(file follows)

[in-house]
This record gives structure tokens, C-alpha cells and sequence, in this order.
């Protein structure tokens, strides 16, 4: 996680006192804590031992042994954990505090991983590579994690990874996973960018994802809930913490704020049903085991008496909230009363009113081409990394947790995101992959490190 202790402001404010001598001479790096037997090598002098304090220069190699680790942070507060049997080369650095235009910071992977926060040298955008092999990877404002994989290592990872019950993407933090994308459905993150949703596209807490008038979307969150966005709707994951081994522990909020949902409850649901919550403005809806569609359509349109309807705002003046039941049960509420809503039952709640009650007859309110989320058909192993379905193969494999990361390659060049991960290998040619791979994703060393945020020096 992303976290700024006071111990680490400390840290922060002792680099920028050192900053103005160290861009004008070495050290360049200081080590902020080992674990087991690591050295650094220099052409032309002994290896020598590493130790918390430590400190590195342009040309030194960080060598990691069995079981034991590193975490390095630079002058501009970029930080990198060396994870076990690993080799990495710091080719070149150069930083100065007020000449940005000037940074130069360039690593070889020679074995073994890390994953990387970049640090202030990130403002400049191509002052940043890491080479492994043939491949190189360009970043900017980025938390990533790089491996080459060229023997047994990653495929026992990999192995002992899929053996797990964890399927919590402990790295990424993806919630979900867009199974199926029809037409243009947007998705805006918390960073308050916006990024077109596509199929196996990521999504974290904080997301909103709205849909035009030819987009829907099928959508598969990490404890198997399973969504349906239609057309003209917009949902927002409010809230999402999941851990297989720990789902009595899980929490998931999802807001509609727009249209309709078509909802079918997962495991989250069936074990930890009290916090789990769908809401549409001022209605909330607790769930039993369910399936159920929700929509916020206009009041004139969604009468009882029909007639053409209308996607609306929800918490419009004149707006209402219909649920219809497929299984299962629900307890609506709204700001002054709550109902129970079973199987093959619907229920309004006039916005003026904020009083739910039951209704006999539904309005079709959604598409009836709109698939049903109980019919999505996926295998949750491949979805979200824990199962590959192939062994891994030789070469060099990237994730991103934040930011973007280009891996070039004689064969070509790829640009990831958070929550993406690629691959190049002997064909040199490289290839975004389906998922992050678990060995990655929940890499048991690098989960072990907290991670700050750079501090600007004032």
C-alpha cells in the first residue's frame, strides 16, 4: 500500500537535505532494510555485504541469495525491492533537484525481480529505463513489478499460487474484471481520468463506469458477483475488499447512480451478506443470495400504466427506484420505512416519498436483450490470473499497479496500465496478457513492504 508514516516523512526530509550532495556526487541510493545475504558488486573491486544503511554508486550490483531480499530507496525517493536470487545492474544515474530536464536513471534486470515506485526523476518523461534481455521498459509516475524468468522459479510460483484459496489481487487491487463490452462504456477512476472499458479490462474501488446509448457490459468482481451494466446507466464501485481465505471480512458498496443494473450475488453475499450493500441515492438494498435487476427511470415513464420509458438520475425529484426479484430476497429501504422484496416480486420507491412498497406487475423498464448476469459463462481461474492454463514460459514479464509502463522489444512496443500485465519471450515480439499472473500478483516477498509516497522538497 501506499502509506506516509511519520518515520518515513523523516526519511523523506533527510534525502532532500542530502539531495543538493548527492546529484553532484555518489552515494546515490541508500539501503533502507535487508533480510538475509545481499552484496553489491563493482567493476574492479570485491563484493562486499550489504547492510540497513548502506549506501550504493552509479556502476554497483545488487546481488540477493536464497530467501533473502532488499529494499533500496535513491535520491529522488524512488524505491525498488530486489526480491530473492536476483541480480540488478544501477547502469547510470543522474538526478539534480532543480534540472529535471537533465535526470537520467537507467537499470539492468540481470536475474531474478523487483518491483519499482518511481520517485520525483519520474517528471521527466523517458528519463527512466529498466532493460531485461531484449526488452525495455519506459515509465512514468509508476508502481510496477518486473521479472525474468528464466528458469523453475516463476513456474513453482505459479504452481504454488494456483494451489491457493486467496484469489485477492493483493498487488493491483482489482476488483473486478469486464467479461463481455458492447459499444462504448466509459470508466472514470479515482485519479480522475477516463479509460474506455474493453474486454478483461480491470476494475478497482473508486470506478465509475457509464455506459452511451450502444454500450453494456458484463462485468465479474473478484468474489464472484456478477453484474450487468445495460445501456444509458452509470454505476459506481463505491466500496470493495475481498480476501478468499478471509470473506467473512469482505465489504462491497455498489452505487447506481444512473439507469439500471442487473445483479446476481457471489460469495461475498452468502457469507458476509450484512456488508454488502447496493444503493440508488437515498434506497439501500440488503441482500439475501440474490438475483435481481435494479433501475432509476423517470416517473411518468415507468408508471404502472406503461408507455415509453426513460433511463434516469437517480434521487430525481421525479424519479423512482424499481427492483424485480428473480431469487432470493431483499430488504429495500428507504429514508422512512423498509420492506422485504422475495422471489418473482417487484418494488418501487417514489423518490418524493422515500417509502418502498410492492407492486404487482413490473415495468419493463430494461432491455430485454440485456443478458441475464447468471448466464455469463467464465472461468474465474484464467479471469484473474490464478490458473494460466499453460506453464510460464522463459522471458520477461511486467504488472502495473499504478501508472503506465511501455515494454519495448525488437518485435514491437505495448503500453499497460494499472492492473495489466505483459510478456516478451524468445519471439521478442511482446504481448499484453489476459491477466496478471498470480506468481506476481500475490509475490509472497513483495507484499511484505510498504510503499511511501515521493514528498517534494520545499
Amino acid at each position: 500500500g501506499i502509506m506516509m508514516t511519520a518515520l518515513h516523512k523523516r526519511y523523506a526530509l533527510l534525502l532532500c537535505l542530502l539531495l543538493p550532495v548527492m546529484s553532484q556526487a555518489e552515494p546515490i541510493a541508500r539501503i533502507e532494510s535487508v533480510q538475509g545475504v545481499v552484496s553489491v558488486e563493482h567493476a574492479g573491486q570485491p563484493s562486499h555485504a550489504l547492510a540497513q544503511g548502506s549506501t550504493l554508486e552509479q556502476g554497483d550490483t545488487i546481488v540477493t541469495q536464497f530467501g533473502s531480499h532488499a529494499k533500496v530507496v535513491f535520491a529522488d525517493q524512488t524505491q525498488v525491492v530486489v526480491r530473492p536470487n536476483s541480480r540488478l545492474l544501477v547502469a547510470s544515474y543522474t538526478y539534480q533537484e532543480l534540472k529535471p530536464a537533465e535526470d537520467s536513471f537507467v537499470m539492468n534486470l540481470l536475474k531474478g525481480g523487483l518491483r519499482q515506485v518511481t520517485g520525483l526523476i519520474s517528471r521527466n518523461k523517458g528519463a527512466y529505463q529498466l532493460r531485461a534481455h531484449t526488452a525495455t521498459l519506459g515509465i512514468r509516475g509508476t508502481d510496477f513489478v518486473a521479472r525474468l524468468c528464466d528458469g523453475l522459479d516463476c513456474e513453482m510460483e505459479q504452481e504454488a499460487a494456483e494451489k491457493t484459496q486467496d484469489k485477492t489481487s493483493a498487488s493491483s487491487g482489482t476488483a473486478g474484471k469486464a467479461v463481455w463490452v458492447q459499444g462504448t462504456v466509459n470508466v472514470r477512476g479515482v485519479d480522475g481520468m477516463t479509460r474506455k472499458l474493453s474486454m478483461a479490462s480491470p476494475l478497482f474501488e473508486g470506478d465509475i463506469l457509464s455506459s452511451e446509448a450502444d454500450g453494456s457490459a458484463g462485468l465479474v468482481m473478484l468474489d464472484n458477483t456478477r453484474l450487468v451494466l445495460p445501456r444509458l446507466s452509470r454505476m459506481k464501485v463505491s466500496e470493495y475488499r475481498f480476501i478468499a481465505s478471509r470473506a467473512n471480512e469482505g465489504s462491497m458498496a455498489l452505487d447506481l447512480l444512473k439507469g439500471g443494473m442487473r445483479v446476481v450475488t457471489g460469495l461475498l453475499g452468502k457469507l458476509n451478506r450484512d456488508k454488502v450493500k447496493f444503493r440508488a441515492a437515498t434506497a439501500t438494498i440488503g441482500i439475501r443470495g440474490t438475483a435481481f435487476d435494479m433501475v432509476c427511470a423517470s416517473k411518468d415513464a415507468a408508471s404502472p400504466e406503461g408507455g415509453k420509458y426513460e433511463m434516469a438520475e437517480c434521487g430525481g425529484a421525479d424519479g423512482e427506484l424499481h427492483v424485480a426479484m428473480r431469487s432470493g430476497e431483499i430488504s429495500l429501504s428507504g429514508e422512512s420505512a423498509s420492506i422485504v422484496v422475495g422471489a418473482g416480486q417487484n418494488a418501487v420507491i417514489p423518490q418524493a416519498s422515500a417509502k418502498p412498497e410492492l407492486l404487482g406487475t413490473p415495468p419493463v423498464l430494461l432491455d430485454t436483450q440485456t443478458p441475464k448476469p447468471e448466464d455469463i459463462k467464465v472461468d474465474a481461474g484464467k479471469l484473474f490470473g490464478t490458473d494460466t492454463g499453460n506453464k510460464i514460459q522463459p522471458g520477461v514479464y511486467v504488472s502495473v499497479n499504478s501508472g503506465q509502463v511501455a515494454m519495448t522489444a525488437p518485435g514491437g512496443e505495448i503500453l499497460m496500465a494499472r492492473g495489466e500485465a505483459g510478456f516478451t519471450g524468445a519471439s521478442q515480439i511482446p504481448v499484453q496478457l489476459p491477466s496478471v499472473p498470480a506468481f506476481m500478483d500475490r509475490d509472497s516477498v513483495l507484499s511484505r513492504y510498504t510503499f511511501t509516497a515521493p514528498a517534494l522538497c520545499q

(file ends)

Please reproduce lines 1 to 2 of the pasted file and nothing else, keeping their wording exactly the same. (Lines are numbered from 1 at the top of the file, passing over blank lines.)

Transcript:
[in-house]
This record gives structure tokens, C-alpha cells and sequence, in this order.